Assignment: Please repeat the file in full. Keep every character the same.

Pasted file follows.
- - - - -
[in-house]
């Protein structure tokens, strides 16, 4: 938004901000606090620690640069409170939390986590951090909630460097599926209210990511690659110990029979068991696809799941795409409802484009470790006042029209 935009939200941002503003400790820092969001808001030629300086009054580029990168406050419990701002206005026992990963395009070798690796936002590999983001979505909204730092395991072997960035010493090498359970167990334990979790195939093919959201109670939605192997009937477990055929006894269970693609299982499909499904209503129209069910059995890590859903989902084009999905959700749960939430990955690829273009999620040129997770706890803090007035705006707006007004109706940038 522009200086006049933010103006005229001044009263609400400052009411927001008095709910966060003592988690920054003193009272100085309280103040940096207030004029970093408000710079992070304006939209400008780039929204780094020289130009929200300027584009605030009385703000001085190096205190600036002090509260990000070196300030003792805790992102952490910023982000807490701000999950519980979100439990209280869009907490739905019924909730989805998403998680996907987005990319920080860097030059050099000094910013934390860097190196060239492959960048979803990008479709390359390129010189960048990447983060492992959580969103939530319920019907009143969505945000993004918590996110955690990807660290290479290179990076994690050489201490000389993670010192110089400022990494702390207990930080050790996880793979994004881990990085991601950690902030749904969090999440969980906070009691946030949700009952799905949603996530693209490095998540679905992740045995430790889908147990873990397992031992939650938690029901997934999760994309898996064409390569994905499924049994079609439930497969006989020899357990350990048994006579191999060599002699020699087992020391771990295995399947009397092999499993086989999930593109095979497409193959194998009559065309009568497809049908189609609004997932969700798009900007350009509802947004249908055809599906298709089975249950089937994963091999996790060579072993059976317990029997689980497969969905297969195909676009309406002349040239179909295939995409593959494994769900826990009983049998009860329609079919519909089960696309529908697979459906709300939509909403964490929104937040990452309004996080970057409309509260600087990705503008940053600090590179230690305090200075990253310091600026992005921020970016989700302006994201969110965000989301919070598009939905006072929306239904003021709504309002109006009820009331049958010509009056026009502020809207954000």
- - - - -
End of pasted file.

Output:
[in-house]
């Protein structure tokens, strides 16, 4: 938004901000606090620690640069409170939390986590951090909630460097599926209210990511690659110990029979068991696809799941795409409802484009470790006042029209 935009939200941002503003400790820092969001808001030629300086009054580029990168406050419990701002206005026992990963395009070798690796936002590999983001979505909204730092395991072997960035010493090498359970167990334990979790195939093919959201109670939605192997009937477990055929006894269970693609299982499909499904209503129209069910059995890590859903989902084009999905959700749960939430990955690829273009999620040129997770706890803090007035705006707006007004109706940038 522009200086006049933010103006005229001044009263609400400052009411927001008095709910966060003592988690920054003193009272100085309280103040940096207030004029970093408000710079992070304006939209400008780039929204780094020289130009929200300027584009605030009385703000001085190096205190600036002090509260990000070196300030003792805790992102952490910023982000807490701000999950519980979100439990209280869009907490739905019924909730989805998403998680996907987005990319920080860097030059050099000094910013934390860097190196060239492959960048979803990008479709390359390129010189960048990447983060492992959580969103939530319920019907009143969505945000993004918590996110955690990807660290290479290179990076994690050489201490000389993670010192110089400022990494702390207990930080050790996880793979994004881990990085991601950690902030749904969090999440969980906070009691946030949700009952799905949603996530693209490095998540679905992740045995430790889908147990873990397992031992939650938690029901997934999760994309898996064409390569994905499924049994079609439930497969006989020899357990350990048994006579191999060599002699020699087992020391771990295995399947009397092999499993086989999930593109095979497409193959194998009559065309009568497809049908189609609004997932969700798009900007350009509802947004249908055809599906298709089975249950089937994963091999996790060579072993059976317990029997689980497969969905297969195909676009309406002349040239179909295939995409593959494994769900826990009983049998009860329609079919519909089960696309529908697979459906709300939509909403964490929104937040990452309004996080970057409309509260600087990705503008940053600090590179230690305090200075990253310091600026992005921020970016989700302006994201969110965000989301919070598009939905006072929306239904003021709504309002109006009820009331049958010509009056026009502020809207954000």